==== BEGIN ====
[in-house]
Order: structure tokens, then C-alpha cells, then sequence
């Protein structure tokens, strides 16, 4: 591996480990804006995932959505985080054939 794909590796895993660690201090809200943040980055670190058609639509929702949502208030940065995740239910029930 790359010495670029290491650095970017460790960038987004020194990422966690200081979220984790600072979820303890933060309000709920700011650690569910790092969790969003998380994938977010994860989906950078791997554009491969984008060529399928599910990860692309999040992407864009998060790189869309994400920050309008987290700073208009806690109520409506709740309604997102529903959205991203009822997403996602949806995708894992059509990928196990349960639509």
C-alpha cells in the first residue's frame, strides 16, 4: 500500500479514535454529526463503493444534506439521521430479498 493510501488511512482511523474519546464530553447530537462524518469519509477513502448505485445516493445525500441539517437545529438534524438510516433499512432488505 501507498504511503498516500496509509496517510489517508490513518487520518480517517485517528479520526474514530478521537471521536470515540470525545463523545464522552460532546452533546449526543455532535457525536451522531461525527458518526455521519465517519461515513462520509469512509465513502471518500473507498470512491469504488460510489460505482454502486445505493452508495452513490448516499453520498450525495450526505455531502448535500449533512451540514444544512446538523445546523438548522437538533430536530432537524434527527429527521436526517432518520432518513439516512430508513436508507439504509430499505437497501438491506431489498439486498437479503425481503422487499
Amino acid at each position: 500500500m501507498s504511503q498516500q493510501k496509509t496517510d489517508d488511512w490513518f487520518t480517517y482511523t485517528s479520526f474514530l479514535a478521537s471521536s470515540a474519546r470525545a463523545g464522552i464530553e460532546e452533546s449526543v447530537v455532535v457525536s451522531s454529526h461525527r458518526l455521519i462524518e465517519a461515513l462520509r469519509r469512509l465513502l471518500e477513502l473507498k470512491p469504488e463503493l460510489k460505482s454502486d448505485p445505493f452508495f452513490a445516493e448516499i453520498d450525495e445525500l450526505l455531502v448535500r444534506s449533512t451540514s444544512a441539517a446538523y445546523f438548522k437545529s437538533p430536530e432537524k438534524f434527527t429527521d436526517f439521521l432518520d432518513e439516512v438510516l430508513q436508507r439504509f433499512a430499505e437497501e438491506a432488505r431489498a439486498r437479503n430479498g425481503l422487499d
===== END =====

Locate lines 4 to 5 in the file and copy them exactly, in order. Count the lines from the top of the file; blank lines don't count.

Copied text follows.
C-alpha cells in the first residue's frame, strides 16, 4: 500500500479514535454529526463503493444534506439521521430479498 493510501488511512482511523474519546464530553447530537462524518469519509477513502448505485445516493445525500441539517437545529438534524438510516433499512432488505 501507498504511503498516500496509509496517510489517508490513518487520518480517517485517528479520526474514530478521537471521536470515540470525545463523545464522552460532546452533546449526543455532535457525536451522531461525527458518526455521519465517519461515513462520509469512509465513502471518500473507498470512491469504488460510489460505482454502486445505493452508495452513490448516499453520498450525495450526505455531502448535500449533512451540514444544512446538523445546523438548522437538533430536530432537524434527527429527521436526517432518520432518513439516512430508513436508507439504509430499505437497501438491506431489498439486498437479503425481503422487499
Amino acid at each position: 500500500m501507498s504511503q498516500q493510501k496509509t496517510d489517508d488511512w490513518f487520518t480517517y482511523t485517528s479520526f474514530l479514535a478521537s471521536s470515540a474519546r470525545a463523545g464522552i464530553e460532546e452533546s449526543v447530537v455532535v457525536s451522531s454529526h461525527r458518526l455521519i462524518e465517519a461515513l462520509r469519509r469512509l465513502l471518500e477513502l473507498k470512491p469504488e463503493l460510489k460505482s454502486d448505485p445505493f452508495f452513490a445516493e448516499i453520498d450525495e445525500l450526505l455531502v448535500r444534506s449533512t451540514s444544512a441539517a446538523y445546523f438548522k437545529s437538533p430536530e432537524k438534524f434527527t429527521d436526517f439521521l432518520d432518513e439516512v438510516l430508513q436508507r439504509f433499512a430499505e437497501e438491506a432488505r431489498a439486498r437479503n430479498g425481503l422487499d